Bendigo Sustainability Group (BSG) has welcomed federal Labor's commitment to investing in the nation's electric vehicle (EV) charging network, which would help every Australian embrace the benefits of electric vehicles.
At its election launch on Sunday, Labor committed to encouraging cheaper, cleaner transport by establishing a new Driving the Nation Fund, and by building a National Electric Vehicle (EV) Charging Network.
Labor's investment in the EV Charging Network, with charging stations at an average interval of 150km on major roads, would be matched by the NRMA, and involve partnerships with state, territory and local governments.
Labor Leader Anthony Albanese said a Labor government would close the gaps in Australia's electric vehicle charging infrastructure.
"That means you'll be able to drive an electric vehicle across the country - Adelaide to Perth, Brisbane to Mount Isa," he said.
"Imagine a future where you don't have to worry about petrol bills. We can get there, but we need government to build the foundation for it."
Just under $40 million will be put aside for the build to be matched by the NRMA.
Up to $80 million will also be spent on a national hydrogen highway refuelling network, building 16 stations on Australia's busiest freight routes.
The government's $250 million Future Fuels Fund will be doubled and a Driving the Nation Fund will be created to allow the Commonwealth to co-invest in additional EV chargers, as well as hydrogen and biofuels refuelling infrastructure.
Exempting some electric vehicles from import tariffs and fringe benefits tax will also ease the take up cost, Mr Albanese says.
"We'll make it easier and cheaper for your next car to be electric," he said.
BSG president Colin Lambie said his group supported the transition to non fossil fuel transport and the roll-out of charging stations was an important component to making that happen.
There are several EV charging stations already located in Bendigo. Only last year, City of Greater Bendigo Council installed two charging stations at the Queen Elizabeth Oval car park.
They have proven popular with figures revealing that between November 11, 2021, to February 22, 2022, there had been 219 electric vehicle recharge sessions at the stations from 111 car owners, for an average of 35 minutes recharging time.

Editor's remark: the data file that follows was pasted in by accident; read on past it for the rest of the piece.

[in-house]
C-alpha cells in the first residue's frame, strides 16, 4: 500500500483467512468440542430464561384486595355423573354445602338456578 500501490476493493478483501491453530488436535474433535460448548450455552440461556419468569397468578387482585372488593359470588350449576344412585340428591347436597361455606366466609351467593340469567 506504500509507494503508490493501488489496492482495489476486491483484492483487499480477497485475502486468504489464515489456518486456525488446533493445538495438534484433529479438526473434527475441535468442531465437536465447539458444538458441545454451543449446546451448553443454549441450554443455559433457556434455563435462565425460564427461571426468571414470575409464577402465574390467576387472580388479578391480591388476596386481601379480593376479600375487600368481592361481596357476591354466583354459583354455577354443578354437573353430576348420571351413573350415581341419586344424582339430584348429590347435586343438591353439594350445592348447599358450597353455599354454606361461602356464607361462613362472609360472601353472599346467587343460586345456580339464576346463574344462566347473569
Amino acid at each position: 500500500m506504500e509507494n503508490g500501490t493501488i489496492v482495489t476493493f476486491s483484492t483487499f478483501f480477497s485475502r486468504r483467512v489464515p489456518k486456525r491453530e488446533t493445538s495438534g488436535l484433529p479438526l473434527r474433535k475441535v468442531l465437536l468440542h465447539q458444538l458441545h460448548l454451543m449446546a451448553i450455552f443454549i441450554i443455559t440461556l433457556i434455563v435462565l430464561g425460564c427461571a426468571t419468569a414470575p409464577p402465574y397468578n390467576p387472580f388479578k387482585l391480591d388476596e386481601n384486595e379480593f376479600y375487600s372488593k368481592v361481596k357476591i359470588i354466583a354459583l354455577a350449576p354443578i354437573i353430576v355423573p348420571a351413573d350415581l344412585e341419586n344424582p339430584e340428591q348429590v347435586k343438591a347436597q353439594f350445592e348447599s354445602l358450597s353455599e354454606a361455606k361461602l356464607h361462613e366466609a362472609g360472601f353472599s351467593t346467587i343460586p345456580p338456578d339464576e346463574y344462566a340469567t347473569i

It has provided 21,000 kilometres in driving range saving 1780 litres of fossil fuel.
Mr Lambie said he was enthusiastic about council installing the charging stations
He said the war in Ukraine, which had driven up petrol prices, was making people have a re-think about what vehicle they drove.
"People have a problem with up front costs (of buying an EV) and that's fair enough but if your usage pattern is to do quite a few miles every day, you can charge an electric vehicle for $10 compared to more than $60 for a petrol vehicle," Mr Lambie said.
"Given how dependent we are on oil from overseas, when we do transition to EV and we can generate our own electricity so we're not relying on importing that energy from overseas."
Mr Lambie said Australia could even export its renewable energy, pointing to the Sun Cable project which would see the Northern Territory supply renewable electricity to Singapore via a 4200km cable from Darwin
He said the export of renewable energy and hydrogen would be worth 10 times what the export of fossil fuels was worth to Australia now.
"We are non partisan but we support initiatives that takes away from fossil fuels and quickens our path to renewables," Mr Lambie said.
"It doesn't make any sense to invest in gas when it is costly and there's no need to."
Electric Vehicle Council chief executive Behyad Jafari said the proposed investment would send a potent signal to consumers and the EV industry.
"We know range anxiety remains a major impediment to Australians purchasing EVs," he said.
"Although much of this anxiety is misplaced, building a modern network of charging infrastructure would send a strong signal that there's nothing to fear.
"City drivers are flocking to EVs because the benefits are so clear and obvious. For regional drivers hesitancy is stronger, but that's why it's excellent to see the NRMA committing to partnering with the federal government to roll out regional charging infrastructure and make EVs an option for all Australians."
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